cover image New Yorkers: A City and Its People in Our Time

New Yorkers: A City and Its People in Our Time

Craig Taylor. Norton, $30 (416p) ISBN 978-0-393-24232-4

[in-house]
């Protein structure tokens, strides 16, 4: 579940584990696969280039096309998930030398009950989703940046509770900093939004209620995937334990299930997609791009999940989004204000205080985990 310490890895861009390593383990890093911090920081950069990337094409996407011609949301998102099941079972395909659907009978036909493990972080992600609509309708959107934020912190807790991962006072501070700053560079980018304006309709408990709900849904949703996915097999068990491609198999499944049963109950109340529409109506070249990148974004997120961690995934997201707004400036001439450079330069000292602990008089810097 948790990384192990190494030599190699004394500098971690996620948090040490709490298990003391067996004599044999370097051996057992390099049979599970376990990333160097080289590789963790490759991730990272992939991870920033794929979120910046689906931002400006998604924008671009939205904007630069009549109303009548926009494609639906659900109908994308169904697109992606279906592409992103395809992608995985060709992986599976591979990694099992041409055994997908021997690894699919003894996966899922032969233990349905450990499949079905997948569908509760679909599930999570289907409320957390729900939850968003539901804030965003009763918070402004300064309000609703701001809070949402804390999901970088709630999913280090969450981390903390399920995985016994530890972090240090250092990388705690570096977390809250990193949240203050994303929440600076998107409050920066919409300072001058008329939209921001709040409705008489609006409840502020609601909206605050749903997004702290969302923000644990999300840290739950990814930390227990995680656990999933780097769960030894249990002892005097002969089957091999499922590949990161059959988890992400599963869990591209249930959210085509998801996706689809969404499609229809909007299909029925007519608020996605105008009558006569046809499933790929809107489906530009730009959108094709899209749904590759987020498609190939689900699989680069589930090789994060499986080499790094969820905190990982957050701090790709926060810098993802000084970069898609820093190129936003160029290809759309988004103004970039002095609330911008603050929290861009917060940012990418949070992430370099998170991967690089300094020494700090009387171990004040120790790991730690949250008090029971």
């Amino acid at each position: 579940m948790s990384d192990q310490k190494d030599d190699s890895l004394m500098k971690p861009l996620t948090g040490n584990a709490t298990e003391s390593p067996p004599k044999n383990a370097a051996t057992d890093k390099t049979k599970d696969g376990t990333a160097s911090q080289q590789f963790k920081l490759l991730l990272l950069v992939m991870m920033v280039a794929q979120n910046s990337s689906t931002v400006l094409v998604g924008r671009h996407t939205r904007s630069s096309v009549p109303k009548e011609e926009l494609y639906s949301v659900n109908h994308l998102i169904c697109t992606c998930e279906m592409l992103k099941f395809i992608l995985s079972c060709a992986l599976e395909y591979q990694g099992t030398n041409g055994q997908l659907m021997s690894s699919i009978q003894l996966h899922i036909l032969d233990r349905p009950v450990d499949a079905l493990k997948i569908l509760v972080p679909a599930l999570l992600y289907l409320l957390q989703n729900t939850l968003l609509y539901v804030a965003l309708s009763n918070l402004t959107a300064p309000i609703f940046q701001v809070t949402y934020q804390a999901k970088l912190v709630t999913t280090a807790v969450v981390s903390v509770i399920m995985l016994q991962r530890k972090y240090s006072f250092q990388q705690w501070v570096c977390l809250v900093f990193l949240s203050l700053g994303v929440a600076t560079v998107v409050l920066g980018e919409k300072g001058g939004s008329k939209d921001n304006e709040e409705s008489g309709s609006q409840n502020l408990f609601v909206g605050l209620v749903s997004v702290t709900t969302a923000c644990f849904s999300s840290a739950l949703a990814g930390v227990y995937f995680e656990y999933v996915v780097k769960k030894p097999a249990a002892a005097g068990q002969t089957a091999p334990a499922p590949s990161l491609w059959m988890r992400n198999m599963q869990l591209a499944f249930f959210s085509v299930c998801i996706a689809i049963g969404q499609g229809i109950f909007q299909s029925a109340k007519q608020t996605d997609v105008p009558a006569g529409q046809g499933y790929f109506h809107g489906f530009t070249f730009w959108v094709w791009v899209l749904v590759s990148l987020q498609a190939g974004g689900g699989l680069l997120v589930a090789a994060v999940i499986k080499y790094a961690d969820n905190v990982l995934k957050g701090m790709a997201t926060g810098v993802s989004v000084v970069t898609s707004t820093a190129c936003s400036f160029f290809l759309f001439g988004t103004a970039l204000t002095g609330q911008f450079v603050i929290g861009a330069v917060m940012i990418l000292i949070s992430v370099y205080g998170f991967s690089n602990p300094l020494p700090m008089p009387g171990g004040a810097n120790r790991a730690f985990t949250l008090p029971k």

Journalist Taylor follows Londoners with an engrossing, multihued “oral portrait” of New York City as told by the people who live there. In conversations recorded from 2014 to 2020, 75 New Yorkers touch on themes both familiar and fresh. A blind singer who regularly walks with his seeing-eye dog from upper to lower Manhattan remembers when Times Square used to smell like “sex, groin, and hair and underarm.” A nanny riffs on the trendy baby names (Whistler, Atlas) and children’s activities (ukulele lessons) chosen by wealthy parents: “the threat of normalcy is so terrifying for them.” Others recommend where to go for the best bagels (Absolute Bagels on 108th Street and Broadway in Manhattan) and pupusas (the El Olomega food cart in Red Hook, Brooklyn), and wonder if there will be a “mass reckoning” for the city’s super-rich when they return after the Covid-19 pandemic. A curator at the Queens Museum explains how the New York City Panorama, a 9,335-square-foot architectural model built for the 1964 World’s Fair, gets updated, and why museum staff decided to leave the Twin Towers standing. Expertly edited and arranged, these striking snapshots make clear that in New York, “the people are the texture.” Admirers of the Big Apple will be enthralled. (Mar.)